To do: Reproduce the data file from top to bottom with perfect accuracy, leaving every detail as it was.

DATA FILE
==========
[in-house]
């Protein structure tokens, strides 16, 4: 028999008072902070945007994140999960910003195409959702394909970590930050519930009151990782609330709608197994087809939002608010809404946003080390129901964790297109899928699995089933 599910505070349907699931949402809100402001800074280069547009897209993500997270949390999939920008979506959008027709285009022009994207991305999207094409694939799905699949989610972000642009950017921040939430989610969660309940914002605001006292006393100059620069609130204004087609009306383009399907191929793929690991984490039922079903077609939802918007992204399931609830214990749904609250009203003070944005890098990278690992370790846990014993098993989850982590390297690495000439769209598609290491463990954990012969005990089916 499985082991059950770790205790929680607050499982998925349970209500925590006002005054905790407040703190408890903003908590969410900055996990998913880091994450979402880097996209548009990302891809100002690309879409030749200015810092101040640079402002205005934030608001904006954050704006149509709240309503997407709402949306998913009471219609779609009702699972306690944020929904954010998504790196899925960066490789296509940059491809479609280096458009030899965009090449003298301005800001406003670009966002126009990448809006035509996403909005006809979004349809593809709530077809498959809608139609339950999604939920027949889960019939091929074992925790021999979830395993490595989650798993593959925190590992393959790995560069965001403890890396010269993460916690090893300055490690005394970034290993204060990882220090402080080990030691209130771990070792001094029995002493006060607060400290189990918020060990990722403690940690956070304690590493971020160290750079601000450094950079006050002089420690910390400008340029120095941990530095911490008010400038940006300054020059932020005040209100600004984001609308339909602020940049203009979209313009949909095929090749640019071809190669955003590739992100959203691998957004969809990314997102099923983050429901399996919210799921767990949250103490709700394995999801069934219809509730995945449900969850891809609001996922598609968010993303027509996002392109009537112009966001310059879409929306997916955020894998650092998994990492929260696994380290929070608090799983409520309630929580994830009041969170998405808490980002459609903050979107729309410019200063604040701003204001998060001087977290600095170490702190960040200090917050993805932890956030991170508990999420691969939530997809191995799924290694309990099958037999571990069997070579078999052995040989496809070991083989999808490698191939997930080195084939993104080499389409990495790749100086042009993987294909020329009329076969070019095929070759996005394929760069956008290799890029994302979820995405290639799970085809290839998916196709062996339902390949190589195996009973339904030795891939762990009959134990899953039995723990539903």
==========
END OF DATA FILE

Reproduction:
[in-house]
């Protein structure tokens, strides 16, 4: 028999008072902070945007994140999960910003195409959702394909970590930050519930009151990782609330709608197994087809939002608010809404946003080390129901964790297109899928699995089933 599910505070349907699931949402809100402001800074280069547009897209993500997270949390999939920008979506959008027709285009022009994207991305999207094409694939799905699949989610972000642009950017921040939430989610969660309940914002605001006292006393100059620069609130204004087609009306383009399907191929793929690991984490039922079903077609939802918007992204399931609830214990749904609250009203003070944005890098990278690992370790846990014993098993989850982590390297690495000439769209598609290491463990954990012969005990089916 499985082991059950770790205790929680607050499982998925349970209500925590006002005054905790407040703190408890903003908590969410900055996990998913880091994450979402880097996209548009990302891809100002690309879409030749200015810092101040640079402002205005934030608001904006954050704006149509709240309503997407709402949306998913009471219609779609009702699972306690944020929904954010998504790196899925960066490789296509940059491809479609280096458009030899965009090449003298301005800001406003670009966002126009990448809006035509996403909005006809979004349809593809709530077809498959809608139609339950999604939920027949889960019939091929074992925790021999979830395993490595989650798993593959925190590992393959790995560069965001403890890396010269993460916690090893300055490690005394970034290993204060990882220090402080080990030691209130771990070792001094029995002493006060607060400290189990918020060990990722403690940690956070304690590493971020160290750079601000450094950079006050002089420690910390400008340029120095941990530095911490008010400038940006300054020059932020005040209100600004984001609308339909602020940049203009979209313009949909095929090749640019071809190669955003590739992100959203691998957004969809990314997102099923983050429901399996919210799921767990949250103490709700394995999801069934219809509730995945449900969850891809609001996922598609968010993303027509996002392109009537112009966001310059879409929306997916955020894998650092998994990492929260696994380290929070608090799983409520309630929580994830009041969170998405808490980002459609903050979107729309410019200063604040701003204001998060001087977290600095170490702190960040200090917050993805932890956030991170508990999420691969939530997809191995799924290694309990099958037999571990069997070579078999052995040989496809070991083989999808490698191939997930080195084939993104080499389409990495790749100086042009993987294909020329009329076969070019095929070759996005394929760069956008290799890029994302979820995405290639799970085809290839998916196709062996339902390949190589195996009973339904030795891939762990009959134990899953039995723990539903």